68th Emmys Highlights Diversity in Television

Photo courtesy of Angela George, Wikipedia

Within the first 10 minutes of one of the most anticipated nights on television, Jimmy Kimmel arrived in style with the help of “Game of Thrones’” Khaleesi and her dragon, roasted Republican candidate Donald Trump, and bragged about Hollywood’s growing diversity.

“Are we ready to make the Emmy’s great again?” joked Kimmel at the end of his opening monologue.

The 68th Annual Emmy Awards on Sept. 18 marked the second time the late night TV host emceed the awards – he previously hosted it in 2012, when the event last aired on ABC. While the evening celebrated performances in the television industry, the nominees shared the stage with hot button issues such as diversity in Hollywood and politics in America.

With Election Day less than two months away, celebrities transformed their award speeches into platforms to address the current state of American politics. Kimmel opened up the night with direct jabs at the Republican nominee, blaming producer Mark Burnett for making Trump famous through the reality show “Celebrity Apprentice.” Courtney B. Vance, awarded the title of outstanding lead actor in a limited series or movie, ended his speech with “Obama out, Hillary in.”

Winning the Emmy for outstanding lead actress in a comedy series for “Veep,” Julia Louis Dreyfus expressed her apologies for the current state of American politics and explained that her HBO comedy series might have began as a political satire but evolved into a realistic documentary.

“I’m honestly not a big fan of that,” said senior Casey Gerald, referring to the use of nomination speeches as a forum for political expression, “because I think it kind of ruins the image, it ruins the purity of what the Emmy’s are or any kind of ceremony like that.”

At a point in history where the lack of diversity is being called into question on a daily basis, the television industry has been applauded for its inclusiveness. With a diverse roster of nominees, the Emmy Awards have moved past the raging protests that overshadowed last year’s award season, where the absence of minorities and people of color on the ballot prompted celebrities to boycott the Oscars.

“Here in Hollywood, the only thing we value more than diversity is congratulating ourselves on how much we value diversity,” quipped Kimmel. “The Emmys are so diverse this year that the Oscars are now telling people we’re one of their closest friends.”

Television shows have established a new normal with sets of diverse award-winning casts. This year’s Emmys represented the first time in 30 years that a black woman, Tracee Ellis Ross of “Black-ish,” had been nominated as leading actress in a comedy series.

While Ross did not win the award, plenty of other actors and actresses representing minorities and people of color did. Rami Malek of “Mr. Robot” was awarded lead actor in a drama series and Aziz Ansari and Alan Young won outstanding writing in a comedy series for Netflix’s “Master of None.”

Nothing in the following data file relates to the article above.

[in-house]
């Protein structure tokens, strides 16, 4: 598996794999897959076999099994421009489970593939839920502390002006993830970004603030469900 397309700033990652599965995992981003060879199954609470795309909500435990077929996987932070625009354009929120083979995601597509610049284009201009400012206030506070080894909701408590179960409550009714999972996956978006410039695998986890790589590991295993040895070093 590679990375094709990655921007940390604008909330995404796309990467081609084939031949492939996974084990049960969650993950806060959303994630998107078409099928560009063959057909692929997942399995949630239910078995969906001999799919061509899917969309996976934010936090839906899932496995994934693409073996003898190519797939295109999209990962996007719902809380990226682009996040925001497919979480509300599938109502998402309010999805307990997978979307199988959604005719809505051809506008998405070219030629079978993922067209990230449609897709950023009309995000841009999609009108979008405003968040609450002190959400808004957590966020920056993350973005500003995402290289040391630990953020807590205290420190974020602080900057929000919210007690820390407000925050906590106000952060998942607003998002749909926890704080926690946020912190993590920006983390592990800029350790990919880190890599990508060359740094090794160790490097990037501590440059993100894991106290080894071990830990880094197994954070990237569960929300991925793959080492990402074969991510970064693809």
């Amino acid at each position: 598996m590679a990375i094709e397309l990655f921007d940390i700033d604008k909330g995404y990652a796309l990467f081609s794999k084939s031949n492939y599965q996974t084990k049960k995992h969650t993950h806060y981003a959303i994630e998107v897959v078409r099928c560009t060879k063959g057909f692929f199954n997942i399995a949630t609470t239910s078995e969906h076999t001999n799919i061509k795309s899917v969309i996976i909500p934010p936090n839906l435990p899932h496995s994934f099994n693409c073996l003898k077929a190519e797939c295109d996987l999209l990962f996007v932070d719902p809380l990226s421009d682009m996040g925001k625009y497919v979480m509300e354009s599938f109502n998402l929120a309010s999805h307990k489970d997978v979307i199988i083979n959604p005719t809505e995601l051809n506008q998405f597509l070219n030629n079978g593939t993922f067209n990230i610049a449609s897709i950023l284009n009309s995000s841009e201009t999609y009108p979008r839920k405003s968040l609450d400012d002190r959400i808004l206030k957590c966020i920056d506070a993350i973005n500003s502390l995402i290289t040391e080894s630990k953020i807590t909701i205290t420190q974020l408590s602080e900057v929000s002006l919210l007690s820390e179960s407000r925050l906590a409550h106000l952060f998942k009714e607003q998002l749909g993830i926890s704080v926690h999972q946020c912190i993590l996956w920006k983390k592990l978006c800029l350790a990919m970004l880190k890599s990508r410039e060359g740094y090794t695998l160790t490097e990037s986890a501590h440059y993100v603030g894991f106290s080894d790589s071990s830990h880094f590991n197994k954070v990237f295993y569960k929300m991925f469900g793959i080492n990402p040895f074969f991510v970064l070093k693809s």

“They are definitely keeping up with the changing times that are coming, with all the diversity problems happening in the world today,” said Sean Dorsa, a senior. “It’s good to show that just because someone is black or someone is of a different ethnicity or race, they can make something for themselves and be so popular and successful.”

The transgender community was given multiple shoutouts. Jeffrey Tambor accepted the award for best actor in a comedy series for his role as a transgender woman in “Transparent,” seizing his mic time as a forum to call for more opportunities for transgender talent. Later in the show, “Orange is the New Black” star Laverne Cox echoed the sentiment and said she would not be where she is without the producers who gave her the first chance.

“There are definitely other places where it’s more appropriate [to bring up these issues],” said Dorsa. “But it’s good because people who do watch the show may not realize that the actress or actor up there feels that way towards a certain community. It’s good because [people within that community] might feel like they have an ally.”

The FX mini-series “People vs. O.J. Simpson: American Crime Story” dominated the Emmy Awards, taking home eight awards, including outstanding limited series. “Game of Thrones,” awarded best drama series, set a new record this year, having won more Emmys than any primetime series in history.

With the Emmys being one of the first award shows of the 2016-2017 season, it is yet to be seen whether the issues of diversity and politics will resurface in upcoming award shows.

“I think it kind of set the stage, especially compared to the Oscars with that being such a big deal that there was a lack or color and diversity,” said Gerald. “I don’t really know how it all works, how they decide who are the judges and that kind of thing. Ultimately, I think that the whole concept of diversity and using the award show as a model for it is good.”